The close association between suggestion and the instinct of immobility also furnishes a clue to the continued activity, or potentiality for action, of the suppressed tendencies to other forms of reaction. If the reaction by immobility fails, it is essential that it shall be at once replaced by some other mode of reaction, such as flight or aggression. The potentiality for one or other of these reactions must be there ready to come at once into play if the need arises. It is essential that suppression and the potentiality for full readiness of the suppressed activity shall go hand in hand. If, therefore, the association between suggestion and the suppression of the instinct of immobility is especially close, there will also be an association between suggestion and the potential activity of suppressed tendencies. We should expect to find suppressed tendencies to be especially prone to independent activity when they are derived from, or connected with, the reaction to danger by means of immobility. Moreover, the activity of animals who suddenly replace immobility by another kind of reaction has some similarity with the process of dissociation. The change from the reaction by immobility to that of flight is so great that animals practising the two kinds of reaction might be regarded as two personalities. One activity, when compared with the other, has some similarity with a fugue or other example of dissociation.
In an earlier chapter I have considered how far the "all-or-none" principle applies to the process of suppression to which I ascribe so great an importance in relation to instinct. I have now to inquire whether this principle applies to suggestion which I regard as the characteristic process of the gregarious instinct.
It will be evident at once that the examples I have given of suggestion imply a high degree of delicacy of appreciation of the states to which an animal or human being reacts, together with a corresponding graduation of the activity in which the reaction consists. If we regard suggestion as an instinctive [p. 99] process, it becomes necessary to give up completely the idea that the "all-or-none" principle is a character of instinct in general. The nature of suggestion shows with certainty that the principle cannot apply to all the processes or mechanisms of instinct. When considering suppression from this point of view it was found that though this process seems originally to have been characterised by the "all-or-none" principle, its reactions have ceased to show this character as the process became adapted to more complex conditions. Until now I have assumed that this process of adaptation depends upon the influence of the factors we group together as intelligence. The fully graded character of suggestion raises the question whether this process may not provide another means for giving a discriminative and graded character to suppression, the discrimination and graduation differing from those associated with intelligence in that they belong to the sphere of instinct and take place unwittingly.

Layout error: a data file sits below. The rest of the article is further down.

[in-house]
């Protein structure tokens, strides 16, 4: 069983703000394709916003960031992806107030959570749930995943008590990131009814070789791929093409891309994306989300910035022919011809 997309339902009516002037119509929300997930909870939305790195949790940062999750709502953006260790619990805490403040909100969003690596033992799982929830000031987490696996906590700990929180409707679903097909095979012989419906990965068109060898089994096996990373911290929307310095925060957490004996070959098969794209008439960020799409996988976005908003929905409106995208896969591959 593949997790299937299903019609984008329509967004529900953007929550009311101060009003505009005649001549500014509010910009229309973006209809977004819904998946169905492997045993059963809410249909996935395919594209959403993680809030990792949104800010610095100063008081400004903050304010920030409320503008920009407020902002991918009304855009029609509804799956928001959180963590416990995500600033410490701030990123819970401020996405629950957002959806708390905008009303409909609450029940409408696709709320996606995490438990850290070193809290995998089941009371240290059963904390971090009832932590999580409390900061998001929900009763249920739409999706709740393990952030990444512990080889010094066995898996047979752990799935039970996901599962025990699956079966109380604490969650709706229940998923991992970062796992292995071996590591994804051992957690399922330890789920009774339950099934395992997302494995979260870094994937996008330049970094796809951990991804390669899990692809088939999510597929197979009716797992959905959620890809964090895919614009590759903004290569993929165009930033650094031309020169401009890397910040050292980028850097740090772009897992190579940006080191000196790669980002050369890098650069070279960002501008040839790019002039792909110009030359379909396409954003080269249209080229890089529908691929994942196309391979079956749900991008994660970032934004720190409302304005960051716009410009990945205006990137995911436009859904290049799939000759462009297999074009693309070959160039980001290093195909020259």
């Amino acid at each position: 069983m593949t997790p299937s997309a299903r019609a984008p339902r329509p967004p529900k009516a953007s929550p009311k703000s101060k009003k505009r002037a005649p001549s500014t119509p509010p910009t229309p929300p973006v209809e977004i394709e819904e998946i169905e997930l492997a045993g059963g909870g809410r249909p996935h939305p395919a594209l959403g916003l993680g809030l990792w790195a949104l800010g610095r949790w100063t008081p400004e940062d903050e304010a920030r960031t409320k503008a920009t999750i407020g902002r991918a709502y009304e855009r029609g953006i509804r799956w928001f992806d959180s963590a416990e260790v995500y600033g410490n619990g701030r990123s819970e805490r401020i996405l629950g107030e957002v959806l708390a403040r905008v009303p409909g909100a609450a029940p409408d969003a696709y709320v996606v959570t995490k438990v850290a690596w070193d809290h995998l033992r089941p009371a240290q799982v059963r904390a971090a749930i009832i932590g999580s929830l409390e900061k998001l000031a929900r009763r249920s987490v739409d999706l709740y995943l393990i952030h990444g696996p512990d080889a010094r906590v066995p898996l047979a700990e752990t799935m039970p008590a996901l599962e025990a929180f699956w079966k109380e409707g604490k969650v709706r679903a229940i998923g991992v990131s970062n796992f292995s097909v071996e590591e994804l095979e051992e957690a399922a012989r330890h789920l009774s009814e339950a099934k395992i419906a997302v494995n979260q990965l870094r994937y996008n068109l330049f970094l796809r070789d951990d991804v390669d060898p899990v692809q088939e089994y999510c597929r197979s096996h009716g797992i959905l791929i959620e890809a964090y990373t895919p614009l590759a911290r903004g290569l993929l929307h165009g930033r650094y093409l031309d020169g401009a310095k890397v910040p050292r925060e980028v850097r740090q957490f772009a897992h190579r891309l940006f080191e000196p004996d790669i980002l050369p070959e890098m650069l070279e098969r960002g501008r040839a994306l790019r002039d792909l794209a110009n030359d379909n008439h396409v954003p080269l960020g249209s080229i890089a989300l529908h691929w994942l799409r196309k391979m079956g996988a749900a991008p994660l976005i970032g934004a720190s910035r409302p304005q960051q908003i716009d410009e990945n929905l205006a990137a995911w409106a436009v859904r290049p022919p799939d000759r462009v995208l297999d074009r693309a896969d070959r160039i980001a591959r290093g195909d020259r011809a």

It is important to note in this connection that suggestion belongs to an instinct which is concerned with collective as opposed to individual needs. This suggests that the protopathic forms of instinct characterised by the "all-or-none" principle are especially concerned with the welfare of the individual and that this principle had to be modified as soon as the collective or social life gave birth to new needs. As soon as it became necessary to adjust behaviour to that of other members of a group, the original "all-or-none" reactions had to be modified in the direction of discrimination and graduation. The presence in Man of both suggestion and intelligence shows that the early protopathic forms of instinctive behaviour were modified in two directions, one leading towards intelligence and the other towards suggestion and intuition. In Man the former has become, or perhaps more correctly may be gradually becoming, the more important, but suggestion still remains as a factor of the greatest potency in determining human behaviour, especially under certain conditions. In an earlier chapter I have suggested that the grading mechanism by which the protopathic reactions of the insect, or other exemplar of pure instinctive [p. 100] behaviour, have been graded are of a different order from that which has been effective in Man, and that it is the business of the student of insect behaviour to discover the nature of this grading principle. I have now to suggest that this grading principle may belong to the order of suggestion. It is noteworthy that the highest examples of innate discrimination and graduation occur in animals, such as ants and bees, in which the social life is especially developed. I now put forward the idea that we must look to suggestion and intuition for the clues through which we may hope to understand the nature of the powers by which the discriminative and graded character of the innate behaviour of the insect has been produced.
 See W. McDongall, Social Psychology.
 W. McDougall, op. cit., p. 97.
 I use "thought-reading" as a name for the unwitting transmission of ideas from person to person in the presence of one another as distinguished from the problematical telepathy or distant thought-transference.